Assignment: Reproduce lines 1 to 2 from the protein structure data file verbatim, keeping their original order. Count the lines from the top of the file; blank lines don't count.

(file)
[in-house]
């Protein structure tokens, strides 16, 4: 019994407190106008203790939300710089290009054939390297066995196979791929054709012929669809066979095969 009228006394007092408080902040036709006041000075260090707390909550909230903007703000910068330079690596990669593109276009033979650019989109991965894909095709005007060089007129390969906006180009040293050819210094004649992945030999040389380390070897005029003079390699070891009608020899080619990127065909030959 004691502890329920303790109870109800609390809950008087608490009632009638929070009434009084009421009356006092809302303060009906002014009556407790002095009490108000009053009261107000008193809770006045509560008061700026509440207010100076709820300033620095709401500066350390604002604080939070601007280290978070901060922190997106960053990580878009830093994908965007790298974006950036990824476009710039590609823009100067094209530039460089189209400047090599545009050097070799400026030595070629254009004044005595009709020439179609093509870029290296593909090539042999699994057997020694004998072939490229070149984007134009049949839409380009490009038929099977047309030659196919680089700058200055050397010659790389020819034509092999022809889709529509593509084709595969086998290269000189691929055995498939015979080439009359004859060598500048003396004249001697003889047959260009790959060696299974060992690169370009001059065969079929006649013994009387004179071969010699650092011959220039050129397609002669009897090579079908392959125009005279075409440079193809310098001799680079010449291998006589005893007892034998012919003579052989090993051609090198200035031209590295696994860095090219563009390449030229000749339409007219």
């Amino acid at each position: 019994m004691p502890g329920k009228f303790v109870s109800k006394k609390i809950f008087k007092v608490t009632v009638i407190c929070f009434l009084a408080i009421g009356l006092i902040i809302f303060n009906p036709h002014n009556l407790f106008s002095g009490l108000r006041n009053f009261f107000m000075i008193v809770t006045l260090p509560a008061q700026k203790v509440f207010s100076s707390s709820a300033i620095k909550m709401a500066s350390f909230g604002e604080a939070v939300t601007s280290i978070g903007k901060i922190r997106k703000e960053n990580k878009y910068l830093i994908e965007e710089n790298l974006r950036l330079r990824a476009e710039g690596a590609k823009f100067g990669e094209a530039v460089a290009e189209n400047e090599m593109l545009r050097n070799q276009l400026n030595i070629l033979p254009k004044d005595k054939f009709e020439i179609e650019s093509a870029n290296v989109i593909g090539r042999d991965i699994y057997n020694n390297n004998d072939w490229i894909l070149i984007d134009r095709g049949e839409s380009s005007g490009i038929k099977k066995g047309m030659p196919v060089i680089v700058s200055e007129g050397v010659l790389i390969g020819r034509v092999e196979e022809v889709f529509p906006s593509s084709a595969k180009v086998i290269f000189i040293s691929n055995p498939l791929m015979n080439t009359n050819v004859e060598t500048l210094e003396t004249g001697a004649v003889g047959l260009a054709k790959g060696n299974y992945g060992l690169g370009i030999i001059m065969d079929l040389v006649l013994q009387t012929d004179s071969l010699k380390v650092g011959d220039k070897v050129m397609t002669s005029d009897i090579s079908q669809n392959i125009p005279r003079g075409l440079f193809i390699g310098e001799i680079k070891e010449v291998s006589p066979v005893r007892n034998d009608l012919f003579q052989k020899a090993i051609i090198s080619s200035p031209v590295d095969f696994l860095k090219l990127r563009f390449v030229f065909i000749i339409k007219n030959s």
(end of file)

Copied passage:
[in-house]
């Protein structure tokens, strides 16, 4: 019994407190106008203790939300710089290009054939390297066995196979791929054709012929669809066979095969 009228006394007092408080902040036709006041000075260090707390909550909230903007703000910068330079690596990669593109276009033979650019989109991965894909095709005007060089007129390969906006180009040293050819210094004649992945030999040389380390070897005029003079390699070891009608020899080619990127065909030959 004691502890329920303790109870109800609390809950008087608490009632009638929070009434009084009421009356006092809302303060009906002014009556407790002095009490108000009053009261107000008193809770006045509560008061700026509440207010100076709820300033620095709401500066350390604002604080939070601007280290978070901060922190997106960053990580878009830093994908965007790298974006950036990824476009710039590609823009100067094209530039460089189209400047090599545009050097070799400026030595070629254009004044005595009709020439179609093509870029290296593909090539042999699994057997020694004998072939490229070149984007134009049949839409380009490009038929099977047309030659196919680089700058200055050397010659790389020819034509092999022809889709529509593509084709595969086998290269000189691929055995498939015979080439009359004859060598500048003396004249001697003889047959260009790959060696299974060992690169370009001059065969079929006649013994009387004179071969010699650092011959220039050129397609002669009897090579079908392959125009005279075409440079193809310098001799680079010449291998006589005893007892034998012919003579052989090993051609090198200035031209590295696994860095090219563009390449030229000749339409007219």